|@Jüdische Gemeinde Freiburg|
|Irina Katz addressing the crowd assembled in front of the New Synagogue|
|Facing Freiburg's New Synagogue, the assembled people |
listen to Felix Rottenberger and Irina Katz
Nip it in the bud! In Germany, people wearing the kippah in the street were verbally aggressed, spat at, and sometimes physically attacked. Walking from Freiburg’s New Synagogue to the Square of the Old Synagogue, we wore the kippah as a symbol of tolerance against xenophobia and exclusion.
|In front of the memorial of the Old Synagogue, Irina Katz is at the microphone; behind are|
the orators Mayor Martin Horn and City Counselors Simon Waldenspuhl and Monika Stein
In our far away societies, the sympathy for Israel’s struggle for survival clashes with the rejection of the Palestinian population's treatment by the Jewish State. This dilemma frequently leads to a new form of antisemitism, nourished in Germany largely by our Islamic fellow citizens.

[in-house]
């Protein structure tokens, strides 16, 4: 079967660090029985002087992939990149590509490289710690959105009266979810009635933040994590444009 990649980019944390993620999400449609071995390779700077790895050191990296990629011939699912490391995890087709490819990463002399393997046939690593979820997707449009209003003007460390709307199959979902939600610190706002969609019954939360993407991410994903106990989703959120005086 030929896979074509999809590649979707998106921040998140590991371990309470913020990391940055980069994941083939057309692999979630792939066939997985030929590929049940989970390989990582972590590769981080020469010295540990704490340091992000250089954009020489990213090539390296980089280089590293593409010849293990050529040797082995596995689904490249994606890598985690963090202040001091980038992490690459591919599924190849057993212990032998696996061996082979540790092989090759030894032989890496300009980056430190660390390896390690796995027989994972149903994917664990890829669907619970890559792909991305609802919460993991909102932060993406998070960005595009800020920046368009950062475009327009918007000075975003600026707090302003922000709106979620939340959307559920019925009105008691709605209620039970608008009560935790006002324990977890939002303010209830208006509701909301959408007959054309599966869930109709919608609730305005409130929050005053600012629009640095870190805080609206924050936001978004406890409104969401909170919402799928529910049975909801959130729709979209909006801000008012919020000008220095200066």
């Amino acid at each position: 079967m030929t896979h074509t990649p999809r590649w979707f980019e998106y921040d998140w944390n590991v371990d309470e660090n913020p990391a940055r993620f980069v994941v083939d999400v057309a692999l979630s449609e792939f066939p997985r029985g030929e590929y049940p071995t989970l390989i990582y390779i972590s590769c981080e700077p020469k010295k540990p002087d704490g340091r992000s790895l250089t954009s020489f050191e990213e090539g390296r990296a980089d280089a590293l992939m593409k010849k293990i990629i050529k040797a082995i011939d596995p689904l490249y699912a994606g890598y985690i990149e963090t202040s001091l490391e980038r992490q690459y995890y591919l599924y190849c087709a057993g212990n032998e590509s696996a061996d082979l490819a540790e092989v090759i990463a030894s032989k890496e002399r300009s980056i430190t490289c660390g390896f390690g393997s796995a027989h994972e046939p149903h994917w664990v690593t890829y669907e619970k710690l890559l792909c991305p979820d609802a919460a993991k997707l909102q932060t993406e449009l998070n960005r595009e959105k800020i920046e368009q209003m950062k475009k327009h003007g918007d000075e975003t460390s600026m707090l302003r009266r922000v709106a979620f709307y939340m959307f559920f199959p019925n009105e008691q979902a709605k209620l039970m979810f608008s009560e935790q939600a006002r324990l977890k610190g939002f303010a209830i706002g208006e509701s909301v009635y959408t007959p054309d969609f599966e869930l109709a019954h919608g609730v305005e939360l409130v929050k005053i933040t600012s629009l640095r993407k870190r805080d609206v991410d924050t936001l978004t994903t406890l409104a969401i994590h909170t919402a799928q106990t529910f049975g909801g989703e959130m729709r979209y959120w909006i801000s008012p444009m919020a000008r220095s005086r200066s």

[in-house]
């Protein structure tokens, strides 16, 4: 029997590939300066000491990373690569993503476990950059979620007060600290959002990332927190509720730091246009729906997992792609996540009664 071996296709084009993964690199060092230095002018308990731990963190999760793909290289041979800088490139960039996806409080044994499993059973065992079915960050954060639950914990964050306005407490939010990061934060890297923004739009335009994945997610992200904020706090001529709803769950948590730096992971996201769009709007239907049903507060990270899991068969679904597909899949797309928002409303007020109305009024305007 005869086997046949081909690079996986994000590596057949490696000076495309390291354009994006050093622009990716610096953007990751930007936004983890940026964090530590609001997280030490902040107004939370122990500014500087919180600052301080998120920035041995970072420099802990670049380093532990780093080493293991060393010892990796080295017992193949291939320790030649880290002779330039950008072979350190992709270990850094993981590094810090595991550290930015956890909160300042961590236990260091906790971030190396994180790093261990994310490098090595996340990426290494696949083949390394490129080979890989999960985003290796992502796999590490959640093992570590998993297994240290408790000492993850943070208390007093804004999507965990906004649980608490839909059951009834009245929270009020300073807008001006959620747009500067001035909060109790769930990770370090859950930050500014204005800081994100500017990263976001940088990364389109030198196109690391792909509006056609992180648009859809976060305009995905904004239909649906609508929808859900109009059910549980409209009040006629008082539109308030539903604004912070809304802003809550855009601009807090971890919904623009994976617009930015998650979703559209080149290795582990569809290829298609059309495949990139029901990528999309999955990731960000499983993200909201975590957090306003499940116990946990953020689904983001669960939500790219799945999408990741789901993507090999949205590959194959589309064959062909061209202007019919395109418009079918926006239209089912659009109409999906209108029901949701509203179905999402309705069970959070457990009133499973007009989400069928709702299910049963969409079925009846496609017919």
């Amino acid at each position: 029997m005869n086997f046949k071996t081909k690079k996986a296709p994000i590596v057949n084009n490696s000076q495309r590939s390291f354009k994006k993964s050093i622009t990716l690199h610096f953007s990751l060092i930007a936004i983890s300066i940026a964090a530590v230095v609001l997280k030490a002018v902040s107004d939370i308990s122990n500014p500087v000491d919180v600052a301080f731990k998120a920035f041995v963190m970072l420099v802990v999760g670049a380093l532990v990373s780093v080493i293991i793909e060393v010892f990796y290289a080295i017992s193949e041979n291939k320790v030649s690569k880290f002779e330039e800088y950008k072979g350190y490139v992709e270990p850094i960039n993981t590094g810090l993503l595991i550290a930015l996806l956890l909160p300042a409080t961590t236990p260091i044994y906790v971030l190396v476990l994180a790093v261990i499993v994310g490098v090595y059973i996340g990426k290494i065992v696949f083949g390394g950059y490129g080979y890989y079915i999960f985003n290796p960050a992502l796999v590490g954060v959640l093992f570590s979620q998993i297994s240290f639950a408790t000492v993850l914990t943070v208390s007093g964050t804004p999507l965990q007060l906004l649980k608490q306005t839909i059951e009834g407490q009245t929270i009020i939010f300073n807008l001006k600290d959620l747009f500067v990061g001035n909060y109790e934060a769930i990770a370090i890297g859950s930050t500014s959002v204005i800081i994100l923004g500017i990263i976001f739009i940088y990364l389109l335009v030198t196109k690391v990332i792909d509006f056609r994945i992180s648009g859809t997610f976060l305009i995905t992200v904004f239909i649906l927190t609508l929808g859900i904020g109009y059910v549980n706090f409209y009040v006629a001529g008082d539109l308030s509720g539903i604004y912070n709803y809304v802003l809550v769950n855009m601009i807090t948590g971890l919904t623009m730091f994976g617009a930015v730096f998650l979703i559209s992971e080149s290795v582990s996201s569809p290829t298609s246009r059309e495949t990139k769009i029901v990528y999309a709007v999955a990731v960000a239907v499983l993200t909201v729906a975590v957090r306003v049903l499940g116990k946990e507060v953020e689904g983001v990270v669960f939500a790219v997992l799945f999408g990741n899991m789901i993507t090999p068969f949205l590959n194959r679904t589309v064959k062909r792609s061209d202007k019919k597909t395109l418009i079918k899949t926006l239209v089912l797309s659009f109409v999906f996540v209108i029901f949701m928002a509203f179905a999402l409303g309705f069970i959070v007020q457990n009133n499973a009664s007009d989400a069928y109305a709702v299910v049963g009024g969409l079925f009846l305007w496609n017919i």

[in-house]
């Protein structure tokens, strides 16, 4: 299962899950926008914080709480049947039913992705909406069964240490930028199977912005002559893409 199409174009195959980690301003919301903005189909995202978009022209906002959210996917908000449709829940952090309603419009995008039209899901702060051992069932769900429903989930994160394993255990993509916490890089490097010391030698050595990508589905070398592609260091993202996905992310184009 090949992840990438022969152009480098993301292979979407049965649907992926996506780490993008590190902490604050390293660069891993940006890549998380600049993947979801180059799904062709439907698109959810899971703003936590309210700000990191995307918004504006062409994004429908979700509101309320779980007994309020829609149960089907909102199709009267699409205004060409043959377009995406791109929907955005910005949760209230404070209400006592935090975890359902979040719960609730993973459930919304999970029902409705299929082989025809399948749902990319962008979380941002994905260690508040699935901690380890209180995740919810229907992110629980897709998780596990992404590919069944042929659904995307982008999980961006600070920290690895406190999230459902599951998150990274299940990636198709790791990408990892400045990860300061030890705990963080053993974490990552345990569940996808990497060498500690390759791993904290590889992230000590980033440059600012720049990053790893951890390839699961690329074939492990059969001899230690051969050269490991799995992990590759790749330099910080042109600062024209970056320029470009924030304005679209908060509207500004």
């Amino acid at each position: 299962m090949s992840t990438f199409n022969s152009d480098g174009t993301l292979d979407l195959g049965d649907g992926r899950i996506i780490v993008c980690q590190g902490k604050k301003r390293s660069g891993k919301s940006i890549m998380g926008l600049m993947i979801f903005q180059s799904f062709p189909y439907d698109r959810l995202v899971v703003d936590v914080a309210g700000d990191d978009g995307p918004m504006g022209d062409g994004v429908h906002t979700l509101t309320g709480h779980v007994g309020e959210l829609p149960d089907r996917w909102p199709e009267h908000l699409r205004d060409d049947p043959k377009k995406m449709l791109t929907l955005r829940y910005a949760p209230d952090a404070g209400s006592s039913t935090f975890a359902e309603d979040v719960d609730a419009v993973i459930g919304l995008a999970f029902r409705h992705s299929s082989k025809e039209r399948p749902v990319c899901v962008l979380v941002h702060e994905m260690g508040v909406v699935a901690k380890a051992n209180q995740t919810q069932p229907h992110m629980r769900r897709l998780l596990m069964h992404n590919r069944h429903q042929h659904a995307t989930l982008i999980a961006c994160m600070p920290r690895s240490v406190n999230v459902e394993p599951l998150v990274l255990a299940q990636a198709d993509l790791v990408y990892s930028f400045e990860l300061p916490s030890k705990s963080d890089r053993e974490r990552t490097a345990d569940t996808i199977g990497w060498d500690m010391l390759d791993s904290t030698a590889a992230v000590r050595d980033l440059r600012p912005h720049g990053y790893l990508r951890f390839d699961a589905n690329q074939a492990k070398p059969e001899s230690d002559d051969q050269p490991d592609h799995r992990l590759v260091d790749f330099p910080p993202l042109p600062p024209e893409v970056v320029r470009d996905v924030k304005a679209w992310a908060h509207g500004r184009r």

|At the Square of the Old Synagogue, a listening crowd|
Later I discussed with the orator and accused him of hypocrisy. Although having comprehensively spoken against exclusion, he excluded the citizens of Isfahan. Freiburg has always understood its sisterships as a vehicle of making personal contacts, getting to know our partner cities' people, but never as a political connection.